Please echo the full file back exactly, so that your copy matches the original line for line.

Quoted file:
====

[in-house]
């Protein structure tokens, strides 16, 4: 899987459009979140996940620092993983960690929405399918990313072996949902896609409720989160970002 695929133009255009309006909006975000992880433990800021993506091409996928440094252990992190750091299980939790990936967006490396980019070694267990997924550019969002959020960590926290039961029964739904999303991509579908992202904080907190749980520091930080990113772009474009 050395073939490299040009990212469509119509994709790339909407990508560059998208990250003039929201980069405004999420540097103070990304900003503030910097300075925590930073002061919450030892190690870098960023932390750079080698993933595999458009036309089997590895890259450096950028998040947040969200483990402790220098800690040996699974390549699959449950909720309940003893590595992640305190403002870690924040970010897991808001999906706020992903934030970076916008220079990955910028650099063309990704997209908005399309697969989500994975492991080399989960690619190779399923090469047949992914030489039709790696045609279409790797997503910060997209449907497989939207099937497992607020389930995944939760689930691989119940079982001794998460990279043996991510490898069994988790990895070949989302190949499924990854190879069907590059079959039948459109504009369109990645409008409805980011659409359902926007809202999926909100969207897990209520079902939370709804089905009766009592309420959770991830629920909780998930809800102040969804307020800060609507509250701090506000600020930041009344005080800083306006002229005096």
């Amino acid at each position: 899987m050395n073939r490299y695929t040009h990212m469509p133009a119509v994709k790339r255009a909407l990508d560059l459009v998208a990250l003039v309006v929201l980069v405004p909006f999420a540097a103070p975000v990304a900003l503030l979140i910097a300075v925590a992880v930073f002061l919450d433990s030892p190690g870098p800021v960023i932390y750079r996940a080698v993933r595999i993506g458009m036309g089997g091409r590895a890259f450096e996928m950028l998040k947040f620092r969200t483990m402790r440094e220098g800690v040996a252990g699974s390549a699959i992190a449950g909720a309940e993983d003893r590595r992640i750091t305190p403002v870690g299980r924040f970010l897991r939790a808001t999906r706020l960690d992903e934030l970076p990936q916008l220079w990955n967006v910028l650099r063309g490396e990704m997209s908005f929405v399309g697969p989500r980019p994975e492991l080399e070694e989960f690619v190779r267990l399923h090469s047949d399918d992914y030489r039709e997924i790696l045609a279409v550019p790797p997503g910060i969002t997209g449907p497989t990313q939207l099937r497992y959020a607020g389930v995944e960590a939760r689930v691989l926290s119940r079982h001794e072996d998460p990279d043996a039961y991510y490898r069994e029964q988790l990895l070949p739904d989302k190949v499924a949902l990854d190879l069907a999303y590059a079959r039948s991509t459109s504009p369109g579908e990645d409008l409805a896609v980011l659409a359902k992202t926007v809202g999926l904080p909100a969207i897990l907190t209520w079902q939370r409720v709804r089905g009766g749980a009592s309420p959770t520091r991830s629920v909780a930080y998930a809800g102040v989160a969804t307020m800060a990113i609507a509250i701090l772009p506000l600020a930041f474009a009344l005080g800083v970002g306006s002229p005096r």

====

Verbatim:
[in-house]
């Protein structure tokens, strides 16, 4: 899987459009979140996940620092993983960690929405399918990313072996949902896609409720989160970002 695929133009255009309006909006975000992880433990800021993506091409996928440094252990992190750091299980939790990936967006490396980019070694267990997924550019969002959020960590926290039961029964739904999303991509579908992202904080907190749980520091930080990113772009474009 050395073939490299040009990212469509119509994709790339909407990508560059998208990250003039929201980069405004999420540097103070990304900003503030910097300075925590930073002061919450030892190690870098960023932390750079080698993933595999458009036309089997590895890259450096950028998040947040969200483990402790220098800690040996699974390549699959449950909720309940003893590595992640305190403002870690924040970010897991808001999906706020992903934030970076916008220079990955910028650099063309990704997209908005399309697969989500994975492991080399989960690619190779399923090469047949992914030489039709790696045609279409790797997503910060997209449907497989939207099937497992607020389930995944939760689930691989119940079982001794998460990279043996991510490898069994988790990895070949989302190949499924990854190879069907590059079959039948459109504009369109990645409008409805980011659409359902926007809202999926909100969207897990209520079902939370709804089905009766009592309420959770991830629920909780998930809800102040969804307020800060609507509250701090506000600020930041009344005080800083306006002229005096």
């Amino acid at each position: 899987m050395n073939r490299y695929t040009h990212m469509p133009a119509v994709k790339r255009a909407l990508d560059l459009v998208a990250l003039v309006v929201l980069v405004p909006f999420a540097a103070p975000v990304a900003l503030l979140i910097a300075v925590a992880v930073f002061l919450d433990s030892p190690g870098p800021v960023i932390y750079r996940a080698v993933r595999i993506g458009m036309g089997g091409r590895a890259f450096e996928m950028l998040k947040f620092r969200t483990m402790r440094e220098g800690v040996a252990g699974s390549a699959i992190a449950g909720a309940e993983d003893r590595r992640i750091t305190p403002v870690g299980r924040f970010l897991r939790a808001t999906r706020l960690d992903e934030l970076p990936q916008l220079w990955n967006v910028l650099r063309g490396e990704m997209s908005f929405v399309g697969p989500r980019p994975e492991l080399e070694e989960f690619v190779r267990l399923h090469s047949d399918d992914y030489r039709e997924i790696l045609a279409v550019p790797p997503g910060i969002t997209g449907p497989t990313q939207l099937r497992y959020a607020g389930v995944e960590a939760r689930v691989l926290s119940r079982h001794e072996d998460p990279d043996a039961y991510y490898r069994e029964q988790l990895l070949p739904d989302k190949v499924a949902l990854d190879l069907a999303y590059a079959r039948s991509t459109s504009p369109g579908e990645d409008l409805a896609v980011l659409a359902k992202t926007v809202g999926l904080p909100a969207i897990l907190t209520w079902q939370r409720v709804r089905g009766g749980a009592s309420p959770t520091r991830s629920v909780a930080y998930a809800g102040v989160a969804t307020m800060a990113i609507a509250i701090l772009p506000l600020a930041f474009a009344l005080g800083v970002g306006s002229p005096r």